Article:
SBI calls on government to save SMEs from devastating loadshedding

January 20 2023

The Small Business Institute, which represents tens of thousands of small businesses, is calling on government to provide speedy, effective and tailored support to struggling small and medium-sized enterprises (SMEs) which are being decimated by the new and unending round of loadshedding.

On Tuesday night, the department of small business development announced that it was considering relief measures to assist SMEs affected by loadshedding.

“We welcome the announcement by the minister of small business development Stella Ndabeni-Abrahams, MP, that government – through her department – will be looking at relief measures for SMEs. This is long overdue. Even though late, it is better than nothing whilst watching thousands of SMEs shedding jobs and closing shop,” says the SBI CEO John Dludlu.

“We commend the department for seeking to first understand the unique problem faced by the SME segment of the economy, including the fact that unlike large business it has no luxury of immediately getting off the grid. Accordingly, we beseech government to include the SME ecosystem in designing solutions. Importantly, the help must be universal and be also available to SMEs that aren’t clients of government agencies like SEDA and SEFA and the other DFIs,” he adds.

The lesson from Covid-19 is that jointly developed solutions have a better-than-average chance of succeeding than those unilaterally designed for a system that remains poorly understood.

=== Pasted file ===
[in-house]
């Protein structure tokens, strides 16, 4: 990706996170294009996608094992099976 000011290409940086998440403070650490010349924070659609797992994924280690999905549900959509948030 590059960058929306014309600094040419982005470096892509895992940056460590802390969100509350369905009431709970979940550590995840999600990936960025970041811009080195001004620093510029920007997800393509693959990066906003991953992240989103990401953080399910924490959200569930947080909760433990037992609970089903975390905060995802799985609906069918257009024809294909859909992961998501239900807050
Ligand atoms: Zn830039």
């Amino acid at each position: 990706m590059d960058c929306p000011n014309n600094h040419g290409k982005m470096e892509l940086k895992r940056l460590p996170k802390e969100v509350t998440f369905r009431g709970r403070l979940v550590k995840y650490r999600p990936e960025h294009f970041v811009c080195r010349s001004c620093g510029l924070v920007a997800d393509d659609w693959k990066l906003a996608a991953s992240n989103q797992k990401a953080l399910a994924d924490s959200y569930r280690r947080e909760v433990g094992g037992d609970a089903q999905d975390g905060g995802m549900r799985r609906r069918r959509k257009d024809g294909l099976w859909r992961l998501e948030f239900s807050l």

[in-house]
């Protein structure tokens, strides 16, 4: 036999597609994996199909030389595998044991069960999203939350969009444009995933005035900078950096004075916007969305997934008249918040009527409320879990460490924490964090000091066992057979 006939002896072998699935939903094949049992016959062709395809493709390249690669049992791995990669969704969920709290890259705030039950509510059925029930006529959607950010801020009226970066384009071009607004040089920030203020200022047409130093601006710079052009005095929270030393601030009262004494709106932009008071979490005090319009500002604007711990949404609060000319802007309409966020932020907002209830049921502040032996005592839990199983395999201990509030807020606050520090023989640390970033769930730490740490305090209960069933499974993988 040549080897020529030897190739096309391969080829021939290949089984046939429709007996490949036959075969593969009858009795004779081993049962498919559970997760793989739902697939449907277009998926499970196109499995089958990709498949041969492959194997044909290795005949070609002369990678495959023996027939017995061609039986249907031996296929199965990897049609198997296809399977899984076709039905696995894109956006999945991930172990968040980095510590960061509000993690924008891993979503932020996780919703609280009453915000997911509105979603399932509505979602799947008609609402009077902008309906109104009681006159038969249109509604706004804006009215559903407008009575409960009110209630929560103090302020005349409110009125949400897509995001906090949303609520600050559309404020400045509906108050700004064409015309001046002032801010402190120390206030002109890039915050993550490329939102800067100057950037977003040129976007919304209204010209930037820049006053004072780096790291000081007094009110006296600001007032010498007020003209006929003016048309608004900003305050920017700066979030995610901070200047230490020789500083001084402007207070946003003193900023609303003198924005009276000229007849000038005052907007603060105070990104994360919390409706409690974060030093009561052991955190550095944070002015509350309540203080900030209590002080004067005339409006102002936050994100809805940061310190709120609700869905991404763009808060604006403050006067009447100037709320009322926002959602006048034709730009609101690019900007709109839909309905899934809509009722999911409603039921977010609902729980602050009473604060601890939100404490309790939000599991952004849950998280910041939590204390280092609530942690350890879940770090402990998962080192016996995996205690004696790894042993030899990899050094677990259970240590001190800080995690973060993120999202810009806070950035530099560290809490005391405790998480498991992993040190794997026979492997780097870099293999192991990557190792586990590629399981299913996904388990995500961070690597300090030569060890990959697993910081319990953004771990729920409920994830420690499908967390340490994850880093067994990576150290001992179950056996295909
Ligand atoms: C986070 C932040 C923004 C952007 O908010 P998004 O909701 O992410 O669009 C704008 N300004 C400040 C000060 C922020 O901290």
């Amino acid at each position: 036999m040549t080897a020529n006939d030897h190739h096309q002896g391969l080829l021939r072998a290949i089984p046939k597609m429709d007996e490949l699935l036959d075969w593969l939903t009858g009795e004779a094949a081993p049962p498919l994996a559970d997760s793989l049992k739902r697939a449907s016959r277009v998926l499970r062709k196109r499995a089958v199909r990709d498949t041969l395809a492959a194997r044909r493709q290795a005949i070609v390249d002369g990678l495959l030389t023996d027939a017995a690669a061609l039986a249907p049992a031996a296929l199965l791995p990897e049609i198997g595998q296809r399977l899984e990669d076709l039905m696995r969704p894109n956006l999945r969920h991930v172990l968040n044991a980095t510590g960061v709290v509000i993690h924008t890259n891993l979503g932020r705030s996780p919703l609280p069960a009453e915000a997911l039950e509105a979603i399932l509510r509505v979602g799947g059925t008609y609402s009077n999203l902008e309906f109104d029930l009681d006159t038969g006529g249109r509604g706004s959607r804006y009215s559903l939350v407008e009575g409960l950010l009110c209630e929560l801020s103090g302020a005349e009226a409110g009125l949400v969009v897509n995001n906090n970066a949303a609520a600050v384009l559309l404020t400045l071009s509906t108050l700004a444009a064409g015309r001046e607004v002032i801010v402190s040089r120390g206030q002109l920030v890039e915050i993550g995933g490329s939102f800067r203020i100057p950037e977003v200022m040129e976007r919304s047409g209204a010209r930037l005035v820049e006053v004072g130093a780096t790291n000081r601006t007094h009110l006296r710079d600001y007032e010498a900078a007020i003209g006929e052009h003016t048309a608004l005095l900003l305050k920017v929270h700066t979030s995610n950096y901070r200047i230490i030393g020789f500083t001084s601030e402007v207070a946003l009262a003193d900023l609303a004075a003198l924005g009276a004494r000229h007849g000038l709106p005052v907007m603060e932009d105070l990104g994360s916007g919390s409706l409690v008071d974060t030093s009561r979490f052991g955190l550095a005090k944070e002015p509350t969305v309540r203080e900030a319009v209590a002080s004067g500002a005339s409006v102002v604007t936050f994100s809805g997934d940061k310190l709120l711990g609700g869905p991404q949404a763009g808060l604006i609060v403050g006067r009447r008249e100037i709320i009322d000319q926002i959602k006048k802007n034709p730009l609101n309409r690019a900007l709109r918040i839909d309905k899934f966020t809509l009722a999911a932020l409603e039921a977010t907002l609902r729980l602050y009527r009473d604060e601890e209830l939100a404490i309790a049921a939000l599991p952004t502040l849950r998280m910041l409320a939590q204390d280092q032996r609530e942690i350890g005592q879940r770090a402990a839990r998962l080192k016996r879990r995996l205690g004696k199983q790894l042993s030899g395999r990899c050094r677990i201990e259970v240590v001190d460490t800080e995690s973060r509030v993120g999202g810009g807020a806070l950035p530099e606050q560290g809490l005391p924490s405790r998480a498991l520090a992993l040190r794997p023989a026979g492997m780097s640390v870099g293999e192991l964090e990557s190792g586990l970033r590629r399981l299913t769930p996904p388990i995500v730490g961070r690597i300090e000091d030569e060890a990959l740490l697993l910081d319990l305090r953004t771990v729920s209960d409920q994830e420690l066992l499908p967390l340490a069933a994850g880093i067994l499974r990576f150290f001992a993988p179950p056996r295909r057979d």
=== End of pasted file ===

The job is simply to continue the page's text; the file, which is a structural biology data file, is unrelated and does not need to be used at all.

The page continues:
“We have to applaud private sector players in the SME ecosystem who have already developed products enabling SMEs to lessen loadshedding’s impact,” Dludlu says, “so government doesn’t have to reinvent the wheel in this regard. Instead it has to enter into private-public partnerships with the early movers.”

Loadshedding – which has worsened in the past year to date – has been a feature for many years. “Our expectation is that the minister of finance, Enoch Godongwana, uses his budget statement next month to announce government’s quantum of support to SMEs alongside the debt relief he plans to give to Eskom over its R400 billion-odd debt. It also has to be borne in mind that the current high interest rate environment aimed at fighting inflation is not conducive for more loan finance instruments,” he says.

Dludlu also applauds the media’s role in quantifying and explaining the scale of the adverse impact on SME owners from loadshedding. “The media has done exceedingly well in putting faces to the victims of loadshedding – be they business owners, their workers and their families. In numbers’ terms, we will see the next set of liquidations and unemployment numbers tell the full extent of the humanitarian and business impact of loadshedding,” he says.

Similarly, praise should be given to the large businesses that have provided working spaces to their small suppliers during this crisis.

The SBI is calling on government and Eskom to take the rest of South African public into its confidence about the progress or otherwise it is making in the energy crisis plan including the latest clampdown on the criminal element by the army.

Notes to editors: the government statement is available on our website and here: